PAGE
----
Whitmer Promises to Protect Freedom of Out-of-State Abortion Patients

Gov. Gretchen Whitmer has vowed to "fight like hell" for abortion access in Michigan. (Courtesy/Governor Gretchen Whitmer via Facebook)

By Associated Press

July 14, 2022

LANSING—Michigan will not comply with requests from other states to extradite abortion patients who cross state lines, Gov. Gretchen Whitmer said Wednesday.

Whitmer’s executive order mirrors orders from other Democratic governors hoping to protect patients and medical providers from prosecution in their home states following the U.S. Supreme Court’s ruling overturning Roe v. Wade.

“Visitors to Michigan must know that they can access reproductive health care within our borders without fear of extradition,” Whitmer said in a statement.

Whitmer’s office did not say whether the executive order was preemptive or in response to another state’s request. A spokeswoman for Michigan Attorney General’s office told The Associated Press that the office “is not aware of any instances where extradition has been pursued.”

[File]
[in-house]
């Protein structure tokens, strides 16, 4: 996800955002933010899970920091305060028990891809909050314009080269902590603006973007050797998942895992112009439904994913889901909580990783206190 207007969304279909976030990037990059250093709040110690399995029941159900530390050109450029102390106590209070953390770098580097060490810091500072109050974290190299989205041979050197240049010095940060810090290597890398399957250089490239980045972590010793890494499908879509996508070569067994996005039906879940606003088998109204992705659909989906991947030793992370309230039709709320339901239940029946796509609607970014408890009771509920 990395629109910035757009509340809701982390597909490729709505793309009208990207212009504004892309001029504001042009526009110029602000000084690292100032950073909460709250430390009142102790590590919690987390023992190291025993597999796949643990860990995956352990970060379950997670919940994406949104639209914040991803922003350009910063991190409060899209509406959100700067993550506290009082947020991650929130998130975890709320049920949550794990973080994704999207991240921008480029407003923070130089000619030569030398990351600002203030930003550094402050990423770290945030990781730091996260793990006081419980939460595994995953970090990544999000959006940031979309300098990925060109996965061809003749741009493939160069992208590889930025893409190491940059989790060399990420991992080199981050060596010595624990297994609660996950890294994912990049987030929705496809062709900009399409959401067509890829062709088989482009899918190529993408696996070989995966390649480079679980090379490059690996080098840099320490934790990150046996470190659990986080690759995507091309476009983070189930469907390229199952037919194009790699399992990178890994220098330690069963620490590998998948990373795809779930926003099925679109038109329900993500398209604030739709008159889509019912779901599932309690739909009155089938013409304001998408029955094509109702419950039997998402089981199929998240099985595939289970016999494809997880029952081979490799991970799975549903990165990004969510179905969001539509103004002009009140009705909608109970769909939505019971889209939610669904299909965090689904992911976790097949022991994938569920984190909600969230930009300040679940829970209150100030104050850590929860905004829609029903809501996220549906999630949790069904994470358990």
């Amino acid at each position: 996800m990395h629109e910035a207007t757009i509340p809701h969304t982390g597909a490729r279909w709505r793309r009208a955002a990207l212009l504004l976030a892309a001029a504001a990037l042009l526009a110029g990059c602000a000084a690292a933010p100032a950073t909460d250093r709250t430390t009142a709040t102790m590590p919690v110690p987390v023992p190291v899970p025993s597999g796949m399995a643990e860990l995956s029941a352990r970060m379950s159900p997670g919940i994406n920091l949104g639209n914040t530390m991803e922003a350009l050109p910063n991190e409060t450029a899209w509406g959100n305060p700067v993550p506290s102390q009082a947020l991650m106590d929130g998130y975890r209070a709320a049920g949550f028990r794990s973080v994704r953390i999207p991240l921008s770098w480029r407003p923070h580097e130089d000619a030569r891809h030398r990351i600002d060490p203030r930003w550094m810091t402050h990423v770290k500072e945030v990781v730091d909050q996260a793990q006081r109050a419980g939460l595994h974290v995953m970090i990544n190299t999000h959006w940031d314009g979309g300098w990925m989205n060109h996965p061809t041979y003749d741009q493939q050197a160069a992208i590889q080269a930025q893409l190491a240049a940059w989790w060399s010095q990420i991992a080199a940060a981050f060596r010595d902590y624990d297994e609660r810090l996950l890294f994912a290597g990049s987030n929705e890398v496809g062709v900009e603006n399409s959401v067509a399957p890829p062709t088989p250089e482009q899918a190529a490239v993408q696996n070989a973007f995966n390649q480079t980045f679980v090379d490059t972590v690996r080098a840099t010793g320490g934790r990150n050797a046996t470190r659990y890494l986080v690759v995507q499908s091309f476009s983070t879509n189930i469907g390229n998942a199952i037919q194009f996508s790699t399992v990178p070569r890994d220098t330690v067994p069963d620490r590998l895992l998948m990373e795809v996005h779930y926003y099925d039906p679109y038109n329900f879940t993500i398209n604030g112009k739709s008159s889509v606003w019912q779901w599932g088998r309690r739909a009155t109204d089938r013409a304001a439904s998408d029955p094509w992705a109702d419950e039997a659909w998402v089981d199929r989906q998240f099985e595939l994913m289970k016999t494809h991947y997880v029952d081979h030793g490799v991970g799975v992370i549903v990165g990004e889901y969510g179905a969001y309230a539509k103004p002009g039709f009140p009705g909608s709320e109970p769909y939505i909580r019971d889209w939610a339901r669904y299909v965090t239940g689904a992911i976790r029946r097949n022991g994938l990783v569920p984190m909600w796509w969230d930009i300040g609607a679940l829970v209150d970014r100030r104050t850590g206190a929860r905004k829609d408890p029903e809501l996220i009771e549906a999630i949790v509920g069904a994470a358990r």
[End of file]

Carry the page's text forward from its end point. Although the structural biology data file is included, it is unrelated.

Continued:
Democratic governors in Colorado, North Carolina, Pennsylvania and elsewhere have issued similar statements looking to protect patients and medical professionals from legal consequences in states that have banned abortion.

Roughly half the states in the US are expected to ban abortions following the Supreme Court ruling. Tight restrictions, or complete bans, are expected in the coming months in Indiana and Ohio – two Republican-led states neighboring Michigan.

Abortion currently remains legal in Michigan after an injunction issued by a state judge blocked a pre-Roe law from taking effect if Roe was overturned. That injunction could be revoked, however, as the Republican-led legislature appealed the injunction last week.

If revoked, a 1931 law banning abortion in all cases except when “necessary to preserve the life of such woman” would take affect. Whitmer has previously called on the federal government to provide clarity on the legality of Michigan residents crossing into Canada for abortions if the 1931 law takes effect.

On Monday, the organizers in Michigan looking to enshrine abortion rights in the state constitution turned in 753,759 signatures to qualify for the November ballot.


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